realities yet only one real truth.

Second, although the post about Dickinson's personal life is thoughtful as
to the subtext, it does not necessarily follow that Dickinson was writing
about what may or may not have been her personal experiences and beliefs
concerning the existence of a supreme being. What is just as likely is the
alternative explanation most people adopt after reading the text.

Since "Truth" is capitalized, and because the stanza concludes as it does,
I think it could just as easily be talking about the sudden knee-jerk
reaction most feel when confronted by something to which they do not agree.
The line "The Truth must dazzle gradually" is, I believe, a statement
about the nature of confrontation. That which we learn to accept over time
is much easier to swallow than a whole suddenly presented to us without
warning.

Third, every post thus far has ignored the second line of the poem.
"Success in Circuit lies." When the poem was authored in in the latter
half of the 19th Century, the judicial departments were divided into
Circuits. Like "Truth," I believe this word is capitalized for a reason-
it references the legal jurisdictional entities prevalent in her day. As
her father was a lawyer and public official, it is not unlikely that Emily
was exposed to the law at some level and was thus aware of the practice of
"slant"ing facts in legal argument in order to be "success"ful before the
"Circuit" court.

Thus, although the religious reading may be one valid way of reading the
text and understanding her biography, I believe the more likely result of
such a study produces a permutation of general and legal advice.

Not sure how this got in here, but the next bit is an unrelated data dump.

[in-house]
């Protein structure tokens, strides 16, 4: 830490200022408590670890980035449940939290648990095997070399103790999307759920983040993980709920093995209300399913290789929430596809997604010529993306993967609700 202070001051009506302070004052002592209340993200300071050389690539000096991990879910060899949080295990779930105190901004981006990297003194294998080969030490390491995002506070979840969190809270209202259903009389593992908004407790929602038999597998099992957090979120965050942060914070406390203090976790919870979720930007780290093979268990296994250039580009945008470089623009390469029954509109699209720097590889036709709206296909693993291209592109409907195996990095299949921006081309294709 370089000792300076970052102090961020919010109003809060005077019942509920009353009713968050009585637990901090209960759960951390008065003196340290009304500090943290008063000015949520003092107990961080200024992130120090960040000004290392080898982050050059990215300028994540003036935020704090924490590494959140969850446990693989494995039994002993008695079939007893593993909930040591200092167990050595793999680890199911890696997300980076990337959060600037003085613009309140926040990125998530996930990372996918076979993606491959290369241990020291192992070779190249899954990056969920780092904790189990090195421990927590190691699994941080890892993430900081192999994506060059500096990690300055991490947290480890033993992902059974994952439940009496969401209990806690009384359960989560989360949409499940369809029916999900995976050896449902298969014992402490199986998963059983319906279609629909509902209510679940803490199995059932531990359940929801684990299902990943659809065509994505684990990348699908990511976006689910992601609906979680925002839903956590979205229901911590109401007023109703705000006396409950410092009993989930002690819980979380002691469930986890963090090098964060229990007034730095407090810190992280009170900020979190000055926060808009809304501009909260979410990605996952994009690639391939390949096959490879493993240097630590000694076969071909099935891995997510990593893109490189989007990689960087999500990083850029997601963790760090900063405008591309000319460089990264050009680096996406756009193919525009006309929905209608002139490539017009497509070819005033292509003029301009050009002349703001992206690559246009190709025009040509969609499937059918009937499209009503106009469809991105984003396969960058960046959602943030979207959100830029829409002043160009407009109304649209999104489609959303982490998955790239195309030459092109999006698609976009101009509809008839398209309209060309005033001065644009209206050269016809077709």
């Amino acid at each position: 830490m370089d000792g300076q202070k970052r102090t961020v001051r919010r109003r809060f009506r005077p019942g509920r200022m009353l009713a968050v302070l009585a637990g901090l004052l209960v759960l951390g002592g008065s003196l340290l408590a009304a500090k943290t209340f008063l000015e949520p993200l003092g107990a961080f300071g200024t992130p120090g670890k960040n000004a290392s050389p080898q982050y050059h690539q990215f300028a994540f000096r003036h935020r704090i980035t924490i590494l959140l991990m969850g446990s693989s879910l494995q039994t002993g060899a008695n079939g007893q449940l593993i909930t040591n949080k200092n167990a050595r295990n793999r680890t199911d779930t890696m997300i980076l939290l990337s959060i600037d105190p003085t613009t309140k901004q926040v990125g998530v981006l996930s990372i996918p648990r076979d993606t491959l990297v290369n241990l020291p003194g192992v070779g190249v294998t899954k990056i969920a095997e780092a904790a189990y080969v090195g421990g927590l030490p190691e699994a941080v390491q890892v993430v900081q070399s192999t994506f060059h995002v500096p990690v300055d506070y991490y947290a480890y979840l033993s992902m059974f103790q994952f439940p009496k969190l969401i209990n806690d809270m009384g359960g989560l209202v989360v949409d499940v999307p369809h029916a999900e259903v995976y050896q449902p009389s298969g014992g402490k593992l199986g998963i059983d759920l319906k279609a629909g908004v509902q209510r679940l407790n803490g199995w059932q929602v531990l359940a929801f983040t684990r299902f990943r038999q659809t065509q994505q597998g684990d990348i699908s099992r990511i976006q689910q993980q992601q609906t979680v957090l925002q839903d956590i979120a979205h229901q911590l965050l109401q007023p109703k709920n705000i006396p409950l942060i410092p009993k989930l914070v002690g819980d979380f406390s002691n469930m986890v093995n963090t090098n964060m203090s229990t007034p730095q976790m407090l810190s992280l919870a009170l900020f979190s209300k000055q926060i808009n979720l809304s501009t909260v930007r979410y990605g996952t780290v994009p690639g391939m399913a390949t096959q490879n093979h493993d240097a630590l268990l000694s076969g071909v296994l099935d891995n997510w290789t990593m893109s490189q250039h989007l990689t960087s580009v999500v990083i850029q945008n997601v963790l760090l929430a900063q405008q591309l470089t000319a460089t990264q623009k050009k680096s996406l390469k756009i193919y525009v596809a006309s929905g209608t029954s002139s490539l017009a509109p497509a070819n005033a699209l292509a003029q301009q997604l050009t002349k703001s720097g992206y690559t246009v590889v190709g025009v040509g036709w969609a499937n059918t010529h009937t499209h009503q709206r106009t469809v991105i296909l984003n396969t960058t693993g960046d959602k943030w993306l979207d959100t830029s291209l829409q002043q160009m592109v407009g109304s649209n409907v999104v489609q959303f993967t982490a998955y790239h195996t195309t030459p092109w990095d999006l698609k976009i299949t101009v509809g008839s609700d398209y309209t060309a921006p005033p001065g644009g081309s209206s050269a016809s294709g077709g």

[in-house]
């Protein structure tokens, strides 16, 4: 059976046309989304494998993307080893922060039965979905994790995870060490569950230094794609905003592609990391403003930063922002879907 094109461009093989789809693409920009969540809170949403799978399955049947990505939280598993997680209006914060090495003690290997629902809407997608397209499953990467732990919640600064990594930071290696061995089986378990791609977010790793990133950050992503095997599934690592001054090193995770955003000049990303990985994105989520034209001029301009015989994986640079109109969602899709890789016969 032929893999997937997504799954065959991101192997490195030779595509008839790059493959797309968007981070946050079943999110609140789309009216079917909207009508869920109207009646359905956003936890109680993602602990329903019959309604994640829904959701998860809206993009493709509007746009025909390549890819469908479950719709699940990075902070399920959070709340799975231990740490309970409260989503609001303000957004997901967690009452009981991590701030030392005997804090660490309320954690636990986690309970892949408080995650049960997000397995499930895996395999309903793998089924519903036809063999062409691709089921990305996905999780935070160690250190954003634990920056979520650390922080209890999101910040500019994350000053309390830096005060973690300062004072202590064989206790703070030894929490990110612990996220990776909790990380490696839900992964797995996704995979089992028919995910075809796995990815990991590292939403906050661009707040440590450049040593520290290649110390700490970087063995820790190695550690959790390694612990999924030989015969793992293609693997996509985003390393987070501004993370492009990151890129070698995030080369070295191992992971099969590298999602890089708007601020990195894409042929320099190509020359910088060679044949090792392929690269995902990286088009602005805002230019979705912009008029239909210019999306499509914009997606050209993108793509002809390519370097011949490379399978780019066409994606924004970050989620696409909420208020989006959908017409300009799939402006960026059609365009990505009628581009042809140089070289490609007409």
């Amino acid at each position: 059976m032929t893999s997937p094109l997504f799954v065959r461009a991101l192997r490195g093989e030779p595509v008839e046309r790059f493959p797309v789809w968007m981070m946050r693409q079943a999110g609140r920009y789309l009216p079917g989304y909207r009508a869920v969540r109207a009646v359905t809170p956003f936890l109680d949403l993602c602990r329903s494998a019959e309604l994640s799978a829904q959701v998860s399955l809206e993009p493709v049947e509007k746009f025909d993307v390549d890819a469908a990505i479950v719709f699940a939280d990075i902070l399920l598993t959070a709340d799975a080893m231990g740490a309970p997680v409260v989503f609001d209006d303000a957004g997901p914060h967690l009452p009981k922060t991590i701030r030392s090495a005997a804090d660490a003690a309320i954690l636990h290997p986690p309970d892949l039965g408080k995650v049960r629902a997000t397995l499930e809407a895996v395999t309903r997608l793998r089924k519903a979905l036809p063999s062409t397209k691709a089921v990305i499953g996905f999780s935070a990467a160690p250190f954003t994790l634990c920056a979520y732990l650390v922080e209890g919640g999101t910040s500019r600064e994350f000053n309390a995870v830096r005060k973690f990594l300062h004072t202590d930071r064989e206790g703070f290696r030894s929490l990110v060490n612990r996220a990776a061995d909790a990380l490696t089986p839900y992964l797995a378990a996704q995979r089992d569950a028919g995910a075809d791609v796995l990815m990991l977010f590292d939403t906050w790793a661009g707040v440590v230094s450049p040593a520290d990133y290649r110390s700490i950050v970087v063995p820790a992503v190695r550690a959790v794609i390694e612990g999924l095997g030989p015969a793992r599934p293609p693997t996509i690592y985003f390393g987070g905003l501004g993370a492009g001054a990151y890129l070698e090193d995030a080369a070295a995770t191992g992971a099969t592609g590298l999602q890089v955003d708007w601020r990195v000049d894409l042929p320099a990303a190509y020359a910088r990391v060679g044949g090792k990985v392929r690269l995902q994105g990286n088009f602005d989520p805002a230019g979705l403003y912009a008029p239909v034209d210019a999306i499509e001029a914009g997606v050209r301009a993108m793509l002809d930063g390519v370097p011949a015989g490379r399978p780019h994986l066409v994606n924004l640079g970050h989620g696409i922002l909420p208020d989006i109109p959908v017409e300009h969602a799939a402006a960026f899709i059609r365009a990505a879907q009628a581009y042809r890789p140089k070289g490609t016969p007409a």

Not a Moron
Comment 22 of 167, added on January 16th, 2008 at 7:59 PM.

Carson, no offense but you're an idiot. The person who said "God is
probably not real" was saying it in reference to the poem, not about
himself. And even if he was saying it about himself, you shouldn't tell
people who don't believe in God to "go to church! read the bible!"
Seriously, it's rude. People have different beliefs than you do - get over
it!

In fact I'm not convinced that this poem was about God. I think that's
stretching it a little. I dunno I'll look into it further

Rachel from United States
Comment 21 of 167, added on November 25th, 2007 at 6:25 PM.

Just to say something about that comment about that "God is probably not
real" you need to go to church. He is so real! READ THE BIBLE!

Carson
Comment 20 of 167, added on April 12th, 2006 at 12:33 PM.

Tell me how does this poem have any thing to do with religion. I don't see
the connection....

kayla from United States
Comment 19 of 167, added on February 27th, 2006 at 8:00 PM.

does anybody else think that reading emily dickinson in school is a
complete waste of time


Jerry Garcia from Canada
Comment 18 of 167, added on February 7th, 2006 at 5:01 PM.

At first I literally thought that Ms. Dickinson about truth. But after
redaing it I see that it is partially about God and that he's probably not
real. The first thing I noticed about the poem is that she capitalized
truth every time she wrote it. I have to thank my english teacher for
making me read this.

Sango from United States

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Information about Tell all the Truth but tell it slant --

Poet: Emily Dickinson
Poem: 1129. Tell all the Truth but tell it slant --
Volume: Complete Poems of Emily Dickinson
Year: 1955
Added: Jan 9 2004
Viewed: 10733 times
Poem of the Day: Dec 17 2002